### Investigations of Compression Shocks and Boundary Layers in Gases Moving at High Speed

**Date:**January 1, 1947

**Creator:**Ackeret, J.; Feldmann, F. & Rott, N.

**Description:**The mutual influences of compression shocks and friction boundary layers were investigated by means of high speed wind tunnels.Schlieren optics provided a clear picture of the flow phenomena and were used for determining the location of the compression shocks, measurement of shock angles, and also for Mach angles. Pressure measurement and humidity measurements were also taken into consideration.Results along with a mathematical model are described.

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### The Calculation of Compressible Flows with Local Regions of Supersonic Velocity

**Date:**March 1, 1947

**Creator:**Goethert, B. & Kawalki, K. H.

**Description:**This report addresses a method for the approximate calculation of compressible flows about profiles with local regions of supersonic velocity. The flow around a slender profile is treated as an example.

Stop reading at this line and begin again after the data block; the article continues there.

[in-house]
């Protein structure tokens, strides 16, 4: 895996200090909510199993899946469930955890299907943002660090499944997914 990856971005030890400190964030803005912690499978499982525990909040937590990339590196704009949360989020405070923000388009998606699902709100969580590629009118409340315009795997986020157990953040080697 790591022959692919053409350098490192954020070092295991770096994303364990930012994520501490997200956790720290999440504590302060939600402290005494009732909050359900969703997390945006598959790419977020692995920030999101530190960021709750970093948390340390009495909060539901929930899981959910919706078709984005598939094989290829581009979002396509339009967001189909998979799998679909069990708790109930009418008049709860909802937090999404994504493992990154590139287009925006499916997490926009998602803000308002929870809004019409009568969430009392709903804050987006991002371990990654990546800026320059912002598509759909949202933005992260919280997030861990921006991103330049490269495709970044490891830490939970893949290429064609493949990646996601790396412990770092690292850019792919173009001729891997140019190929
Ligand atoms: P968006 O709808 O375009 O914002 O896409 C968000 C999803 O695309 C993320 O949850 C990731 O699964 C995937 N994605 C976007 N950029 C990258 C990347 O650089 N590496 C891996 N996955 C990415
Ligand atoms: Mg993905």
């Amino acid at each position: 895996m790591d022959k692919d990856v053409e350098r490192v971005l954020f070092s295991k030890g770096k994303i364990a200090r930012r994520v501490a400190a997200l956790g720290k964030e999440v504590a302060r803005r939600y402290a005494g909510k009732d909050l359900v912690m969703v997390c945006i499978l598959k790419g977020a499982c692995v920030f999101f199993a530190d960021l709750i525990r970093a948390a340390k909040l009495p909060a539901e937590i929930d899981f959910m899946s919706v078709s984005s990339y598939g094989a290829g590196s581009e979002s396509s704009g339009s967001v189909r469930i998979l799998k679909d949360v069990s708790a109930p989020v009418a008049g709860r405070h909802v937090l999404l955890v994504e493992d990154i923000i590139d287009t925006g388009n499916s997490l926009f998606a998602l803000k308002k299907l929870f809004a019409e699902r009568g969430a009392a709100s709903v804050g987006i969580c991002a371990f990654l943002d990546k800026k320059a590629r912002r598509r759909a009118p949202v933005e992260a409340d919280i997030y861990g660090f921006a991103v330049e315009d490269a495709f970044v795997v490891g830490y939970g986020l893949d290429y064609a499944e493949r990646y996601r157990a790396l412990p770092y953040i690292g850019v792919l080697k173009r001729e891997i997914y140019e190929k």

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### Drag Reduction by Suction of the Boundary Layer Separated Behind Shock Wave Formation at High Mach Numbers

**Date:**July 1, 1947

**Creator:**Regenscheit, B.

**Description:**With an approach of the velocity of flight of a ship to the velocity of sound, there occurs a considerable increase of the drag. The reason for this must be found in the boundary layer separation caused by formation of shock waves. It will be endeavored to reduce the drag increase by suction of the boundary layer. Experimental results showed that drag increase may be considerably reduced by this method. It was, also, observed that, by suction, the position of shock waves can be altered to a considerable extent.

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### On Possible Similarity Solutions for Three-Dimensional Incompressible Laminar Boundary-Layer Flows Over Developable Surfaces and with Proportional Mainstream Velocity Components

**Date:**September 1, 1958

**Creator:**Hansen, Arthur G.

**Description:**Analysis is presented on the possible similarity solutions of the three-dimensional, laminar, incompressible, boundary-layer equations referred to orthogonal, curvilinear coordinate systems. Requirements of the existence of similarity solutions are obtained for the following: flow over developable surface and flow over non-developable surfaces with proportional mainstream velocity components.

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### On the Contribution of Turbulent Boundary Layers to the Noise Inside a Fuselage

**Date:**December 1, 1956

**Creator:**Corcos, G. M. & Liepmann, H. W.